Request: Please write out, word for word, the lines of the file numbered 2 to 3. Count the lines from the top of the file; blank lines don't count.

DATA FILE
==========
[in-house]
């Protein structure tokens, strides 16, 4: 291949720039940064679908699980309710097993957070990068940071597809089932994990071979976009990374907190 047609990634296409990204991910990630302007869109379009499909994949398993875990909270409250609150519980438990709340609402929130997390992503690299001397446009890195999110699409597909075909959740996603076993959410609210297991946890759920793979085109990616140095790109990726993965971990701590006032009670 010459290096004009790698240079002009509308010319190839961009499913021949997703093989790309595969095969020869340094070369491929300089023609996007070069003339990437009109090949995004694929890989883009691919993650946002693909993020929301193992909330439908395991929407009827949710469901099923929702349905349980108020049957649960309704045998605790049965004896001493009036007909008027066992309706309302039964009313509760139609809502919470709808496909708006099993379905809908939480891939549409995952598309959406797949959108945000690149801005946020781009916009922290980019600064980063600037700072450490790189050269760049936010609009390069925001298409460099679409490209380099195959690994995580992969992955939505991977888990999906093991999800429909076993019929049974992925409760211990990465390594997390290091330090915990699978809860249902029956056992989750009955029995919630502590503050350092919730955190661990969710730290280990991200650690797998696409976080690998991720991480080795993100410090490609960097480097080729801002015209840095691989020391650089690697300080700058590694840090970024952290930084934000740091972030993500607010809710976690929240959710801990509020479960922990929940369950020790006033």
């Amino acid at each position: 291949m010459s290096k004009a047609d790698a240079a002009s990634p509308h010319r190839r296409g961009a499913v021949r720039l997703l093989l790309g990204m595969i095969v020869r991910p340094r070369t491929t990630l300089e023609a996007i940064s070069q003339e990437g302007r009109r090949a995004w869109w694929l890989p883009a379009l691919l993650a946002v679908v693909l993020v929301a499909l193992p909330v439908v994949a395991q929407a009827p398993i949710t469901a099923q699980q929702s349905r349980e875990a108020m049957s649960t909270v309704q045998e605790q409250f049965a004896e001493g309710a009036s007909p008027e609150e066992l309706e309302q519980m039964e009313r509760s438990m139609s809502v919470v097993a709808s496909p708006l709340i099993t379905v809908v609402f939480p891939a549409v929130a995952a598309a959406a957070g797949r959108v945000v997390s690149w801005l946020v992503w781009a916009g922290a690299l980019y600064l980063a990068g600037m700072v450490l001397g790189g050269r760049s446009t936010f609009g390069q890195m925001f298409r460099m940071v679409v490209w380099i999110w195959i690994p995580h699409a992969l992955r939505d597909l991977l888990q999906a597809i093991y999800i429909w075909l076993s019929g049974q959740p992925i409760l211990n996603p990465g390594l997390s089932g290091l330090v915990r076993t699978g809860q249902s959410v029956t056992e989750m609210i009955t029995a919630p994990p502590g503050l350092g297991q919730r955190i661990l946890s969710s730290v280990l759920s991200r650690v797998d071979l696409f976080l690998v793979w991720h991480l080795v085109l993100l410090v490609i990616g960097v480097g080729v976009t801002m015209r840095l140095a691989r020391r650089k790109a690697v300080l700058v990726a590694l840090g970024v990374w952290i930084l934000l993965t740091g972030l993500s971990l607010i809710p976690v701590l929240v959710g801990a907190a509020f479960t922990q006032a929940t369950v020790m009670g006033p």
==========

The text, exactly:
């Protein structure tokens, strides 16, 4: 291949720039940064679908699980309710097993957070990068940071597809089932994990071979976009990374907190 047609990634296409990204991910990630302007869109379009499909994949398993875990909270409250609150519980438990709340609402929130997390992503690299001397446009890195999110699409597909075909959740996603076993959410609210297991946890759920793979085109990616140095790109990726993965971990701590006032009670 010459290096004009790698240079002009509308010319190839961009499913021949997703093989790309595969095969020869340094070369491929300089023609996007070069003339990437009109090949995004694929890989883009691919993650946002693909993020929301193992909330439908395991929407009827949710469901099923929702349905349980108020049957649960309704045998605790049965004896001493009036007909008027066992309706309302039964009313509760139609809502919470709808496909708006099993379905809908939480891939549409995952598309959406797949959108945000690149801005946020781009916009922290980019600064980063600037700072450490790189050269760049936010609009390069925001298409460099679409490209380099195959690994995580992969992955939505991977888990999906093991999800429909076993019929049974992925409760211990990465390594997390290091330090915990699978809860249902029956056992989750009955029995919630502590503050350092919730955190661990969710730290280990991200650690797998696409976080690998991720991480080795993100410090490609960097480097080729801002015209840095691989020391650089690697300080700058590694840090970024952290930084934000740091972030993500607010809710976690929240959710801990509020479960922990929940369950020790006033």
């Amino acid at each position: 291949m010459s290096k004009a047609d790698a240079a002009s990634p509308h010319r190839r296409g961009a499913v021949r720039l997703l093989l790309g990204m595969i095969v020869r991910p340094r070369t491929t990630l300089e023609a996007i940064s070069q003339e990437g302007r009109r090949a995004w869109w694929l890989p883009a379009l691919l993650a946002v679908v693909l993020v929301a499909l193992p909330v439908v994949a395991q929407a009827p398993i949710t469901a099923q699980q929702s349905r349980e875990a108020m049957s649960t909270v309704q045998e605790q409250f049965a004896e001493g309710a009036s007909p008027e609150e066992l309706e309302q519980m039964e009313r509760s438990m139609s809502v919470v097993a709808s496909p708006l709340i099993t379905v809908v609402f939480p891939a549409v929130a995952a598309a959406a957070g797949r959108v945000v997390s690149w801005l946020v992503w781009a916009g922290a690299l980019y600064l980063a990068g600037m700072v450490l001397g790189g050269r760049s446009t936010f609009g390069q890195m925001f298409r460099m940071v679409v490209w380099i999110w195959i690994p995580h699409a992969l992955r939505d597909l991977l888990q999906a597809i093991y999800i429909w075909l076993s019929g049974q959740p992925i409760l211990n996603p990465g390594l997390s089932g290091l330090v915990r076993t699978g809860q249902s959410v029956t056992e989750m609210i009955t029995a919630p994990p502590g503050l350092g297991q919730r955190i661990l946890s969710s730290v280990l759920s991200r650690v797998d071979l696409f976080l690998v793979w991720h991480l080795v085109l993100l410090v490609i990616g960097v480097g080729v976009t801002m015209r840095l140095a691989r020391r650089k790109a690697v300080l700058v990726a590694l840090g970024v990374w952290i930084l934000l993965t740091g972030l993500s971990l607010i809710p976690v701590l929240v959710g801990a907190a509020f479960t922990q006032a929940t369950v020790m009670g006033p």